WASHINGTON -- The Nationals are officially down to their third option at shortstop after they placed infielder Stephen Drew on the disabled list Wednesday afternoon with a right hamstring strain. Drew was set to be the primary fill-in for Trea Turner, who is also on the DL with a right hamstring strain, but he injured himself running out a ground ball in the fifth inning Tuesday night.
"I don't think I've ever lost two shortstops in a short period of time," manager Dusty Baker said.
Grant Green has been promoted from Triple-A Syracuse and added to the 40-man roster to give the team middle-infield depth. Green, a non-roster invitee to Spring Training, provides the Nationals with a utility player off the bench. He carries three gloves at a time and can play second base, shortstop, third base or the outfield, and he says he is equally comfortable at each position, although he grew up playing short.
Turner is not eligible to return until April 19, so the responsibility at shortstop will now fall on Wilmer Difo, 25, and his limited experience in the Majors. He has appeared in just 50 games across three seasons in the Majors. Wednesday will be his fourth career start at shortstop and just his sixth game overall.
"It's one of those situations that [is] unfortunate," Difo said through an interpreter. "You never wish anything bad on any of your teammates, you hope they stay healthy on the field and you just contribute any way you can. But I'm also prepared for these situations. And when I'm called upon, I'm definitely ready to take a hold of the opportunity."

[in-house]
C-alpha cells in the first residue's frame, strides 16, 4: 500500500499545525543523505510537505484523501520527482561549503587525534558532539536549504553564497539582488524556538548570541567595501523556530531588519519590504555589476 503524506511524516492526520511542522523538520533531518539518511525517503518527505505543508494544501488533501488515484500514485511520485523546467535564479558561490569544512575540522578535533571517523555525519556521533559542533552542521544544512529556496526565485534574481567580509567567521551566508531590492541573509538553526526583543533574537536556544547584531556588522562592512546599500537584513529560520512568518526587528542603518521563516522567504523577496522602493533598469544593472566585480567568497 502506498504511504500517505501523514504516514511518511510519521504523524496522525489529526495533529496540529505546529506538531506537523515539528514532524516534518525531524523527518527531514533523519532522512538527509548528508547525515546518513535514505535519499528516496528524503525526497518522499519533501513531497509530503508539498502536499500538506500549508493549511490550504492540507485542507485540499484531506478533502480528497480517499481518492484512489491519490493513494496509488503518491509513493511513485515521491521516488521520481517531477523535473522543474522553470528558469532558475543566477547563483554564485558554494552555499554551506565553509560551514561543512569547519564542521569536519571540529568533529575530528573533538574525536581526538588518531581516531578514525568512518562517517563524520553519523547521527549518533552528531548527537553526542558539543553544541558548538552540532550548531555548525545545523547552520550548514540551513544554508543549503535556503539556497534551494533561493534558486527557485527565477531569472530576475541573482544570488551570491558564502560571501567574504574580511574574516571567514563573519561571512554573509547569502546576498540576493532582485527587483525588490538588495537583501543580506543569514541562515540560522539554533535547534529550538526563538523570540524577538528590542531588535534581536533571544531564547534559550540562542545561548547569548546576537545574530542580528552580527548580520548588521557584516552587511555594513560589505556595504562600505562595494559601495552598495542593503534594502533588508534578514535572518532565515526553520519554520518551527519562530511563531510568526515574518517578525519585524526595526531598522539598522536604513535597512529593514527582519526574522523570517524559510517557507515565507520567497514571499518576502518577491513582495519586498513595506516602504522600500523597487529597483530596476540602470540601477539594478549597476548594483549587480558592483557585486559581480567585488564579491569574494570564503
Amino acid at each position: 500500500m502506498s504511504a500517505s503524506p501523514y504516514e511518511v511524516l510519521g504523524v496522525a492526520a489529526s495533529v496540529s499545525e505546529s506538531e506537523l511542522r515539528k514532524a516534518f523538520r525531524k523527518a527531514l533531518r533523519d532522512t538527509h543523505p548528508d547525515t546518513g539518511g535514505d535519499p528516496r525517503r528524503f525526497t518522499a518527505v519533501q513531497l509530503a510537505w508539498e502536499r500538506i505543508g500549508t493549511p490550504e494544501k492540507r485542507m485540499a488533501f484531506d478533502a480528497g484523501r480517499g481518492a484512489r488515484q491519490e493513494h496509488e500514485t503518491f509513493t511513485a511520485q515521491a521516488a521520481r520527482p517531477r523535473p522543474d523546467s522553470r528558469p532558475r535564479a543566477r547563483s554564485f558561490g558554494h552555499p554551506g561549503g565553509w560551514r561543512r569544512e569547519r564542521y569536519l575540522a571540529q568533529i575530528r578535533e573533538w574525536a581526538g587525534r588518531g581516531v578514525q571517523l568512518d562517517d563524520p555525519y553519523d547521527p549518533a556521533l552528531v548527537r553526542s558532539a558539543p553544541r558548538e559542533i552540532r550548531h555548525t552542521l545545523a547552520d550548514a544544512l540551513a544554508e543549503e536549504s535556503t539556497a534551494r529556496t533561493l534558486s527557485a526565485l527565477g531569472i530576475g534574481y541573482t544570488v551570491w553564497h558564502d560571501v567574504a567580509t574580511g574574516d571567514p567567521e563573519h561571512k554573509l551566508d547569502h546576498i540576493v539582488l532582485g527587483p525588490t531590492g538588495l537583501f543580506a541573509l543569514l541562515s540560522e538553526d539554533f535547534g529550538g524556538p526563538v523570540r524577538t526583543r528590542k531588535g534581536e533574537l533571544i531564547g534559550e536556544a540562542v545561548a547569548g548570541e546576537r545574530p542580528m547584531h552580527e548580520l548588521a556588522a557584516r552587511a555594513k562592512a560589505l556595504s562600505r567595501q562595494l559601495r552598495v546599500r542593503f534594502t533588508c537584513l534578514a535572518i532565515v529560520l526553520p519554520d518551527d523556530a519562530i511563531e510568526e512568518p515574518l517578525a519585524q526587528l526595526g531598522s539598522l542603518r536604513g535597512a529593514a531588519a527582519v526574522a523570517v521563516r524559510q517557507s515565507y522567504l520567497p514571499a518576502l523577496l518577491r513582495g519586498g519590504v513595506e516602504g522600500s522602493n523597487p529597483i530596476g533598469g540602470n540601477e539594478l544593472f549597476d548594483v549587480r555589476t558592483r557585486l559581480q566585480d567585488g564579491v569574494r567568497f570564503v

The Nationals have been impressed with Difo's ability, and his fearless style means he almost certainly will not be intimidated by the opportunity. But Baker has been wary that sometimes Difo's aggressiveness gets him in trouble, and he mentioned during Spring Training that he wants Difo to cut down on mistakes.
Difo said Baker stays on him, whether it be at the plate or in the field, and Difo said he is working toward limiting those errors as much as possible.
"I'm not going to change the way I play. That's how I got here, I'm a very aggressive ballplayer," Difo said. "There's a smart way to go about it and try to limit my mistakes while still maintaining my aggressiveness on the field. A lot of my teammates help me with that and try to learn more of the game, be smarter out there and how I go about learning from my mistakes.
"But I feel like if I change the way I play, I might make end up making a lot more mistakes. It's just the way I've gotten here and I want to maintain my aggressiveness."